Honoring the Month of Ramadan

Rowan University Ramadan 2024 Graphic

Image Alternative Text: Depicted are a crescent moon with loop-like and flower patterns, and lanterns with stars, in shades of gold. The crescent moon is symbolic of progress; and the stars, light. Bursts of glitter are depicted in the top left, center, and top right corners of the graphic, in shades of gold and turquoise. The background is gradient, in shades of dark blue.

The text at the center of the graphic reads, "Ramadan Mubarak;" "The Month of Reflection, Learning, Kindness, and Compassion;" and "Ramadan Mubarak from the Rowan University Division of DEI;" along with the website link to "go.rowan.edu/dei." The Rowan University Division of Diversity, Equity, and Inclusion (DEI) logo is positioned towards the bottom right corner of the graphic.

Click here to download and share the graphic.


This article was written for the Rowan University community at large by Patricia Fortunato (fortun83@rowan.edu); with contribution from Dom Pierson, who included the section covering specific guidelines for accommodating Rowan University students and Office of Social Justice, Inclusion, and Conflict Resolution (SJICR) campus resources. For inquiries in regard to SJICR resources, please email socialjustice@rowan.edu

Contents were developed with gratitude to loved ones/families; students, academic faculty, and staff; and the entire Division of Diversity, Equity, and Inclusion (DEI) team and DEI Council. At the Division of DEI, we strive to support one another and all Rowan University communities who observe Ramadan.


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Brief History of Ramadan

The term Ramadan originates from the Arabic root word, ar–ramad, meaning "scorching heat." Muslim communities believe that in A.D. 610, the angel Gabriel appeared to Prophet Muhammad and revealed the Islamic holy book, the Qur'an.1 This event on the 27th evening of the observance is known as Laylat–al–Qadr, "Night of Power," also sometimes referred to as "Night of Decree."2 During Ramadan, communities fast to commemorate this revelation of the Qur'an.3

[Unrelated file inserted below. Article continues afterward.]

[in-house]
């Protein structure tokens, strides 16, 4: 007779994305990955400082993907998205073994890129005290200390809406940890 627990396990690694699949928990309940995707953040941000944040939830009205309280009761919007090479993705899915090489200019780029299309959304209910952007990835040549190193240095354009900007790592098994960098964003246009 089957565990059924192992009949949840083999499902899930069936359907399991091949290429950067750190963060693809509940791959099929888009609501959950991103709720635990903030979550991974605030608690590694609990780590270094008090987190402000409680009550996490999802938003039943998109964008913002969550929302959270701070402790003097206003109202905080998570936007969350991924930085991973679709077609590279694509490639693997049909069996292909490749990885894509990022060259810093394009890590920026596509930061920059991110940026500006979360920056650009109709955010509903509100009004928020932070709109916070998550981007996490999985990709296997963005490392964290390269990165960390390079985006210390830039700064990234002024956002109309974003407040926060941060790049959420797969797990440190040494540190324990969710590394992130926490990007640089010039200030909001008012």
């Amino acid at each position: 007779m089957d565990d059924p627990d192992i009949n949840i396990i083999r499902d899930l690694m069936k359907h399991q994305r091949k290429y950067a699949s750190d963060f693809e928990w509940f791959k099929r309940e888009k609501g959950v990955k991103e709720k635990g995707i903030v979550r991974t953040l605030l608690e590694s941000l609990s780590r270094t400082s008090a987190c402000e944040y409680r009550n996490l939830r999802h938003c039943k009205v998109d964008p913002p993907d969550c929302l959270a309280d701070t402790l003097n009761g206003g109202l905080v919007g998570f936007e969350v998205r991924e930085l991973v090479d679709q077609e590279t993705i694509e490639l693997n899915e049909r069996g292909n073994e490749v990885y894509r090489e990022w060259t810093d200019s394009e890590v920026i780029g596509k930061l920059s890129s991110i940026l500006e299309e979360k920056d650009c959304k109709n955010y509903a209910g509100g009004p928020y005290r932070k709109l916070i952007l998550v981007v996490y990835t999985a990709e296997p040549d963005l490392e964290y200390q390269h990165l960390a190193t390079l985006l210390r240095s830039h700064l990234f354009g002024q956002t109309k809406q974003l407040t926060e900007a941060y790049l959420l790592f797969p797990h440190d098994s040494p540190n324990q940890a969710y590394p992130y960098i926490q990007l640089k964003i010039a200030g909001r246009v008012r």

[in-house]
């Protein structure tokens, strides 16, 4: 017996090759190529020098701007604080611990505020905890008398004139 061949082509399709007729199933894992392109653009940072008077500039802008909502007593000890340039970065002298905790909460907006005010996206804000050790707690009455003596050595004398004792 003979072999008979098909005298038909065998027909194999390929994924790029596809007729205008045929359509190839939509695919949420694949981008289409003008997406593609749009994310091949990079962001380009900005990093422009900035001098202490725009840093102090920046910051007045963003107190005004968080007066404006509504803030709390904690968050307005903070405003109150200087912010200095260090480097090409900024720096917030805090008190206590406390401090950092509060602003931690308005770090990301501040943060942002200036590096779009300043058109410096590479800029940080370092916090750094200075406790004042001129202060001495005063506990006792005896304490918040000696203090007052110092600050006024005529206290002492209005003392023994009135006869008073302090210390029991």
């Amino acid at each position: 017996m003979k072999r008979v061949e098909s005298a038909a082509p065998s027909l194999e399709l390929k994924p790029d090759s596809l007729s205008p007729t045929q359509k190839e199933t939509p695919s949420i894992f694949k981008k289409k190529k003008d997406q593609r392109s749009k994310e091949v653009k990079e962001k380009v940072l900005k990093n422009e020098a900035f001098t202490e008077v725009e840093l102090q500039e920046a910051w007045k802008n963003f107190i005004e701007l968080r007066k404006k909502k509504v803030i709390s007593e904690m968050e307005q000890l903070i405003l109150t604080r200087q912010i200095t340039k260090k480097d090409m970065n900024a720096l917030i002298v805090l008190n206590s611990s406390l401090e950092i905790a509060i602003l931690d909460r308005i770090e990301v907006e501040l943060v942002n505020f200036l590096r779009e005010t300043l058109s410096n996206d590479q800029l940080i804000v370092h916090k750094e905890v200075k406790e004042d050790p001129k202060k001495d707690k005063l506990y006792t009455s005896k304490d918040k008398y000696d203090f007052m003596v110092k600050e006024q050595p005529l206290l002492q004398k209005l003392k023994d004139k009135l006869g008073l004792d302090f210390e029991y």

Ramadan is the ninth month of the Hijri calendar, also known as the Islamic calendar, or Muslim calendar.4 It is considered the most sacred month in Islam. The beginning of the observance varies per year, based on the lunar Islamic calendar, which follows the moon's phases and begins on the date following the new crescent moon's appearance. The crescent moon can be difficult to discern.5 Thus, if the moon isn't visible due to weather conditions, lunar calculations are used to predict its presence.6


Observing Prayers and Fasts

During Ramadan, Muslim communities strive to grow spiritually and nurture relationships with Allah, by praying, reciting the Qur'an, and demonstrating increased intentionality and altruism. It is also important to note that among the "Five Pillars of Islam," further outlined below, beliefs center on altruism and caring for others.7

Throughout the observance, fasting from all food and drink, including water, is observed between sunrise and sunset among Muslim communities.* Individuals who do not observe fasting are people who are menstruating, experiencing postnatal bleeding, experiencing illness, or traveling, and special populations (pregnant people, and older adults/geriatric population). Days missed fasting can be applied to the remainder of the year. Fasting is considered a private act, a form of spiritual discipline, and a way to empathize with people experiencing hardship.

*Some individuals who identify as Muslim will observe fasting or prayer, instead of both.

Breakfast, suhoor, occurs pre-dawn and prior to the first prayer of the day. The evening meal, iftar, occurs after sunset prayer, Maghrib, is finished. Taking heed from Prophet Mohammad and his breaking fast with dates and water, Muslim communities eat dates during both suhoor and iftar periods.8 Dates are considered a staple food in the Middle East and North Africa (MENA)9 and provide sugar after a period of fasting. Meals during Ramadan are an opportunity for Muslim communities to gather, engage, and support one another.

Also during the observance, Muslim communities pray several hours per day. In addition to salah, the five daily prayers centric to the core of Islam,10 a special prayer called Tarawih, night prayer, is recited.

Following the final date of Ramadan, Muslim communities celebrate Eid al–Fitr, known as "Festival of Breaking the Fast," which begins with communal prayers at daybreak. During these three or four days of festivities, participants gather to pray, enjoy meals, and exchange gifts.11

Across the 2022 to 2023 academic year, more than 30 public school districts in New Jersey closed in observance of Eid al–Fitr, with additional districts joining for the 2023 to 2024 academic year, driven by advocacy support from the Council on American–Islamic Relations in New Jersey (CAIR–NJ).12